So why not get started? Write actual scenes. See what you get, what it sounds like, how it reads. Which characters jump out at you as favourites? Which characters do you most want to highlight? Which characters are repetitive, and might be ditched? Which characters only have a small role to play in your plot, and can easily be brought on as needed, but not overly developed? These kinds of things will emerge as you write, and you'll have a clearer idea of how to organise your story.

    Good luck! Believe it or not, in most cases, less IS more. I'd keep that precept in mind.
     
  20. Samurai Jack
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    I mean, I look up the actual word convoluted and the definition I get is very complicated and difficult to understand, having many twists and curves.

    Sounds like calculus. How many people like calculus?

    If you're just talking about multiple viewpoints along a similar theme, everybody will read that.
     
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  21. Toomanypens
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    The flat answer is people PREFER linear stories if they are not sure of the writer and they LIKE complexity when they know the author can deliver.
    So it is a question of credibility not ego, can you genuinely do it justice? If NOT keep it linear because unless it is really good all the way through, complicated stories are a bigger investment on the part of the reader.

    As a writer angling to sell more books I like simple stories because it invites new readers to dabble in my work. Also it helps me write more books on a wider range of concepts and establish a credible baseline from which I can then move on from.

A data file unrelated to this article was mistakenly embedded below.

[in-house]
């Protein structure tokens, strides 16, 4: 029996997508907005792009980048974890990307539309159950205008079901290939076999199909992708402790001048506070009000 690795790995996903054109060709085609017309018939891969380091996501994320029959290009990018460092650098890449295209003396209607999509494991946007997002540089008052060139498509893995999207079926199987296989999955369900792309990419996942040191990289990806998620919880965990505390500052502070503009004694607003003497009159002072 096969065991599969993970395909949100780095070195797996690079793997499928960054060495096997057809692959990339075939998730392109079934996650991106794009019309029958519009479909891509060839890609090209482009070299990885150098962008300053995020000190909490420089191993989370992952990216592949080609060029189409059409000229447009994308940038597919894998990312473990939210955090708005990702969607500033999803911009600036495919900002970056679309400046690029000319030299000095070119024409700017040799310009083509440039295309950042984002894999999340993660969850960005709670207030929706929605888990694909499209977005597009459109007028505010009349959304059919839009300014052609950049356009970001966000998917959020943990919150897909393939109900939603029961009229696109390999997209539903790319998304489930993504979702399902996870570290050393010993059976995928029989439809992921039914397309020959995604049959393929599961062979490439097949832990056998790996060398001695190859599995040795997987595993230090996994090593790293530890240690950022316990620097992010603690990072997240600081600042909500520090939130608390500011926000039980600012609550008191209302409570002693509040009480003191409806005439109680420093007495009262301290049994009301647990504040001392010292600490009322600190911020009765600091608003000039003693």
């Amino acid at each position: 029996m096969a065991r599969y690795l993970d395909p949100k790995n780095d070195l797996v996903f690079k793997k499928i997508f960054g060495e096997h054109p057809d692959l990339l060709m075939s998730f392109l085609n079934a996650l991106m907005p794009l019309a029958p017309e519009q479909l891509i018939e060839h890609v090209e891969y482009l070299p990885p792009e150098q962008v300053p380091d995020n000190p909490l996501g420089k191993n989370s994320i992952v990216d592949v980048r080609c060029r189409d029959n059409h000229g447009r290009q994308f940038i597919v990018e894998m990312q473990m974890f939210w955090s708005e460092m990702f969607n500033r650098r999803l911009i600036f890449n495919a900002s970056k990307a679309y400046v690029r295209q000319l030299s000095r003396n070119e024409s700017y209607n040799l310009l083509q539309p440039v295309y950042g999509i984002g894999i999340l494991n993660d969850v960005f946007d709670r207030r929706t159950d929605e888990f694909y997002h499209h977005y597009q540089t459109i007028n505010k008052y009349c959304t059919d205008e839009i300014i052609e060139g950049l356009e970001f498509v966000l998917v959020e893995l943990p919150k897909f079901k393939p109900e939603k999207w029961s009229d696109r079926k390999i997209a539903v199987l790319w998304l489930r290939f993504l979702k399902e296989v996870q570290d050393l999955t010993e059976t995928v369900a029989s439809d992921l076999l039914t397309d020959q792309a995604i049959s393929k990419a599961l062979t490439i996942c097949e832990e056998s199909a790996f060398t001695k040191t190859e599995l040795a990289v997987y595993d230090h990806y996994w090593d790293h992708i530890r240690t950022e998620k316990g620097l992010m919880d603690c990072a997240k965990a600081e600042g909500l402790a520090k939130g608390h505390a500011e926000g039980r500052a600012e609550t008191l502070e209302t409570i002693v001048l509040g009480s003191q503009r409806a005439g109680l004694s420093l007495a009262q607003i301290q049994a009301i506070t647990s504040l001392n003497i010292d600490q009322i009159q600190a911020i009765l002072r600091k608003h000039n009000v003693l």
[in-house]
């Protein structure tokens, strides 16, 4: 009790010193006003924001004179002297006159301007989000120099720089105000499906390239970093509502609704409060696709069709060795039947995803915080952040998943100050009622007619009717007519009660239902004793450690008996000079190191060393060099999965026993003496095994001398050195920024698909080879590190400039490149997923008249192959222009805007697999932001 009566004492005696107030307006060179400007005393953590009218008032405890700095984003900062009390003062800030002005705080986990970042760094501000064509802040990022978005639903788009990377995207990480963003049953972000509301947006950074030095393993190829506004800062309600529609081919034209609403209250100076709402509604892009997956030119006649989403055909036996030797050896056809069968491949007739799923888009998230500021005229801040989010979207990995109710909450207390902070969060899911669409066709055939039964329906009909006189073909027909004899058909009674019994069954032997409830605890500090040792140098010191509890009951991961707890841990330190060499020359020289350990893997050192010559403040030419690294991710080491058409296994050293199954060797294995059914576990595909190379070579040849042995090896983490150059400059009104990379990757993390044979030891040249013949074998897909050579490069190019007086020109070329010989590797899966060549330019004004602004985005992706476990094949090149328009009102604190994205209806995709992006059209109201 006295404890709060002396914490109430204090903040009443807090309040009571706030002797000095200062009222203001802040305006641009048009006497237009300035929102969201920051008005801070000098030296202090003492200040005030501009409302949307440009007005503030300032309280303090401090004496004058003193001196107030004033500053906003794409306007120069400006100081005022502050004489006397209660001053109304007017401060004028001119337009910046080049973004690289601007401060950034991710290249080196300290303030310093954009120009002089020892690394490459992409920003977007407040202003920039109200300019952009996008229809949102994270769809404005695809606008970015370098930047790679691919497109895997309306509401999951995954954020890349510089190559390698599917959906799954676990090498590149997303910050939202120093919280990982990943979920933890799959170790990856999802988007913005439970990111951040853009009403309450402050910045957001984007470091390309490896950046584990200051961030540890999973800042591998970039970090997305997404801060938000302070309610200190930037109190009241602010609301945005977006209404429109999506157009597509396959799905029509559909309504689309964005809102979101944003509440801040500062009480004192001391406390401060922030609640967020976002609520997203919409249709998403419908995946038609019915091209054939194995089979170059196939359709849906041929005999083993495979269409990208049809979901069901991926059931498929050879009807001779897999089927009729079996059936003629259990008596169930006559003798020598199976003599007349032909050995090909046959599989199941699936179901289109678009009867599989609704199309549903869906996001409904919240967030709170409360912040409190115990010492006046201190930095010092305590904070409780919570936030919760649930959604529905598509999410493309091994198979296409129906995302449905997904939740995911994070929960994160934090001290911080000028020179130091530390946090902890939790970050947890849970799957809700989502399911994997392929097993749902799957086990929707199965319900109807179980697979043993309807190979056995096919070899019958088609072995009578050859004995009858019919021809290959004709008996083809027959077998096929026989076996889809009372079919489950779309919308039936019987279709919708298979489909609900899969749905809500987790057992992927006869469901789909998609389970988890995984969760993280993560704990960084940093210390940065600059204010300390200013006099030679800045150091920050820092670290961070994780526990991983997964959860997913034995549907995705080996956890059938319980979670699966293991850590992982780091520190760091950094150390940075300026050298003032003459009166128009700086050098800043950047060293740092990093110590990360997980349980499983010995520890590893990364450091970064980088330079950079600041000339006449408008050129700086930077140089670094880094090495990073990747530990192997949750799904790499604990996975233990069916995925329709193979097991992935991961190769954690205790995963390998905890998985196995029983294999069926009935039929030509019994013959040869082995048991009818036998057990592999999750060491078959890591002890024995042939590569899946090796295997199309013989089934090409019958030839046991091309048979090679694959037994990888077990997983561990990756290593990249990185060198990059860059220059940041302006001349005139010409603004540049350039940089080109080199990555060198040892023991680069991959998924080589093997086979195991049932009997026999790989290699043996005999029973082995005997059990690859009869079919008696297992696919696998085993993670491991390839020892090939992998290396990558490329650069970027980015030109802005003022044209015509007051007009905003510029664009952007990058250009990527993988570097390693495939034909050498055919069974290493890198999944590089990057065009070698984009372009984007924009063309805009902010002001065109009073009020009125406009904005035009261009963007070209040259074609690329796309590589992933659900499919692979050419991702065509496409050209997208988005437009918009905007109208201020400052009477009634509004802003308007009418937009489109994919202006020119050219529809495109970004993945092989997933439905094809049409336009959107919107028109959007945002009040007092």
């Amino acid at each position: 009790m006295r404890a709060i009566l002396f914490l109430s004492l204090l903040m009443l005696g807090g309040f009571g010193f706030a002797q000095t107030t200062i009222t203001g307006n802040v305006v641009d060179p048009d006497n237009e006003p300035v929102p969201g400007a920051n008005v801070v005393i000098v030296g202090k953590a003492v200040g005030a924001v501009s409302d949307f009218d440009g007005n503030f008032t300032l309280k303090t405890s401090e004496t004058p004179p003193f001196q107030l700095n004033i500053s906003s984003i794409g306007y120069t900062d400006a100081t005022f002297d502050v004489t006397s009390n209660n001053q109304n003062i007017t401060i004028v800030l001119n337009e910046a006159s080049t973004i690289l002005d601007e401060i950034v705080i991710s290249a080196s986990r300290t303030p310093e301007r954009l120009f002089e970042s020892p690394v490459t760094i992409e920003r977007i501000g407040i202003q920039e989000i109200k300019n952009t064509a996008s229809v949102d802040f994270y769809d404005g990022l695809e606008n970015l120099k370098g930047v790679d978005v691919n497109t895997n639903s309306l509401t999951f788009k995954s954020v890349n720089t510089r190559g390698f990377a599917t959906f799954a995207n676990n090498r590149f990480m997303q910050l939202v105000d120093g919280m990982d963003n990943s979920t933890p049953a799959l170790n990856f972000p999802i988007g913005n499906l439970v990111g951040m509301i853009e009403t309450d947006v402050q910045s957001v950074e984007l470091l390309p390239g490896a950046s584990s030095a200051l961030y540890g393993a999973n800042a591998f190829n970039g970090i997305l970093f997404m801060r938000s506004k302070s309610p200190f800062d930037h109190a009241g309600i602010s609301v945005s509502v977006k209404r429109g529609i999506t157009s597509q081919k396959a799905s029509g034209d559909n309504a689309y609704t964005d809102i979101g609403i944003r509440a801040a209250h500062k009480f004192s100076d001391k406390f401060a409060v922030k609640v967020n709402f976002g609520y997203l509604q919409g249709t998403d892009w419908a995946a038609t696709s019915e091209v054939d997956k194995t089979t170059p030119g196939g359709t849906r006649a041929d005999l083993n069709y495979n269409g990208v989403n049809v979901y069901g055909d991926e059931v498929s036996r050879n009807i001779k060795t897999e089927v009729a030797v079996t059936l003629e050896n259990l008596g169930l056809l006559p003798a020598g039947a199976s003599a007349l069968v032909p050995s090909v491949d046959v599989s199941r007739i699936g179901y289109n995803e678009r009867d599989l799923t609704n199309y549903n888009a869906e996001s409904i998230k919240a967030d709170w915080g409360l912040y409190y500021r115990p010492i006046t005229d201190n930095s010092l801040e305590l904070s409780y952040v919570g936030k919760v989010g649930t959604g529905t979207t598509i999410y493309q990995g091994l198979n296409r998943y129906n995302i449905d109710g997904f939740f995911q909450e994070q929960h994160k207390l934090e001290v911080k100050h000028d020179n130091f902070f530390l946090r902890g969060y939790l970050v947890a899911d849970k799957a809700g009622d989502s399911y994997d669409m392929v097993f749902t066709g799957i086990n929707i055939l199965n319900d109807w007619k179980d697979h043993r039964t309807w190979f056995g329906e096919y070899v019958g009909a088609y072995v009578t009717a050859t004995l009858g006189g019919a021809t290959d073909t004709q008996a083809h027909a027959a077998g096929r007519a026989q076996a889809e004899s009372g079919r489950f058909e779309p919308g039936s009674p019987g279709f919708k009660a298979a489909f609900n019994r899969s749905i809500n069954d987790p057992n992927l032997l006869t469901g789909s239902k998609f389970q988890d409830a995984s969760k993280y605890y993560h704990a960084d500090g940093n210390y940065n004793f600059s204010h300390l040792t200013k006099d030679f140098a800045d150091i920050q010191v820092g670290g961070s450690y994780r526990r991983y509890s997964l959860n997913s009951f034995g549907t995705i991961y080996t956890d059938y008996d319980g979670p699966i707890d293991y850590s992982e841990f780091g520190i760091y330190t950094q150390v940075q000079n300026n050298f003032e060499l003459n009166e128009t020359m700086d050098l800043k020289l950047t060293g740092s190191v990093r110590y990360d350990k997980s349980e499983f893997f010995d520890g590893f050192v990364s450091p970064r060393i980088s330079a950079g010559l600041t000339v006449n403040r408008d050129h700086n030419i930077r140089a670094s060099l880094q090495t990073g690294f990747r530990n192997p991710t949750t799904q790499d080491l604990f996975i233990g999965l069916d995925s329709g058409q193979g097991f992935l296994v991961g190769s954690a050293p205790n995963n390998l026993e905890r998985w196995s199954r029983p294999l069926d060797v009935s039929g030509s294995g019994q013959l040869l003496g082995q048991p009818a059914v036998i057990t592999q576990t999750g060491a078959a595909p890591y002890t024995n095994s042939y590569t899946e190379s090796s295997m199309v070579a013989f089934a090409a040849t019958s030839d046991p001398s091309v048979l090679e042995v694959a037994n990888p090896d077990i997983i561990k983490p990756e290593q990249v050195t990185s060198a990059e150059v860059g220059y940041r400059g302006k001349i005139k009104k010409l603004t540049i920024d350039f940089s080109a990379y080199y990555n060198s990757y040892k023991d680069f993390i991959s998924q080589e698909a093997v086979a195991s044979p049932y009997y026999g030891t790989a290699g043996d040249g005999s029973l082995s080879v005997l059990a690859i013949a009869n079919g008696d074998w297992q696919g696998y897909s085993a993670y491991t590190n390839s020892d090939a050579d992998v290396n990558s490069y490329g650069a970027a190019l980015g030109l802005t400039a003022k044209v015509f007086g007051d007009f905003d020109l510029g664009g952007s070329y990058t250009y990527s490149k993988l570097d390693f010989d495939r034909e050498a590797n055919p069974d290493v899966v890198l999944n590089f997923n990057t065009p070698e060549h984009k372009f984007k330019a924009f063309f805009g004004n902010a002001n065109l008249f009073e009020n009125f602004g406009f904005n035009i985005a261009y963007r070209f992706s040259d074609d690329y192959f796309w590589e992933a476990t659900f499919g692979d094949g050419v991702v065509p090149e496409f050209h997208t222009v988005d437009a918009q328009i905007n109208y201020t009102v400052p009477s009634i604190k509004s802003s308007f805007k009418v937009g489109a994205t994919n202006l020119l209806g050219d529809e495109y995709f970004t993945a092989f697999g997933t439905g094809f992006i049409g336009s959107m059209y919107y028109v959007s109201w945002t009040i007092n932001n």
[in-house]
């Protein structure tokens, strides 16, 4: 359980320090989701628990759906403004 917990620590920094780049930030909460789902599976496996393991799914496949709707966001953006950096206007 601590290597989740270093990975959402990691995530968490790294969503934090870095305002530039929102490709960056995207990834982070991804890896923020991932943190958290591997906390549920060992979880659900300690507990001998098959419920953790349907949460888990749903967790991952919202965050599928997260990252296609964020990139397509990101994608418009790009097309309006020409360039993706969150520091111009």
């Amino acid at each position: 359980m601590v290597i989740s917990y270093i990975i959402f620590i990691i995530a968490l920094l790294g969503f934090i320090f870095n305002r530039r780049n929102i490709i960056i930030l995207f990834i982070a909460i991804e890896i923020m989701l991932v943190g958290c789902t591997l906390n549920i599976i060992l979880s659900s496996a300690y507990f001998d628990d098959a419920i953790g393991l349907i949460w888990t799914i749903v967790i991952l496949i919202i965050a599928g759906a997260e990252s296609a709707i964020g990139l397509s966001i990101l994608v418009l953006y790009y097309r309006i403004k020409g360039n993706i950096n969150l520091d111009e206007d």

Take the movie Alien as an example of a simple story, it has 7 characters that all die in sequence to a killing machine, leaving the last survivor (a girl in white panties) to survive by blowing it out the airlock while it is sleeping.
    SUPER SIMPLE and all the mystery comes from just how Alien this thing is; acid blood, gestates in the host, grows incredibly fast, it doesn't just kill you but cucoons you in agony as good as dead. The payoff comes from realising just how terrifying this thing is and just how MUCH you shouldn't let it near earth.

    The story at its heart was a linear and simplistic slasher/monster horror flick in space, but the development of the monster was so intruiging and terrifying that it PAID OFF BIG for viewers. Now at that point it was a one off but after popularity along comes Aliens.

    Aliens was NOT a simple linear story and it wasn't imo a typical horror but was closer to sci-fi action. They establish Ripley as a character with more depth than white panties, showing it wasn't luck she survived, she's tough and can handle herself, but she was that way because of her daughter who as a result of the previous movie dies of old age while she is in cryo.
    The implication is that now Ripley has no purpose to her life and she is haunted by this thing that took her life and power away as a human being (note: this is all new in the sequel and doesn't exist in the first movie).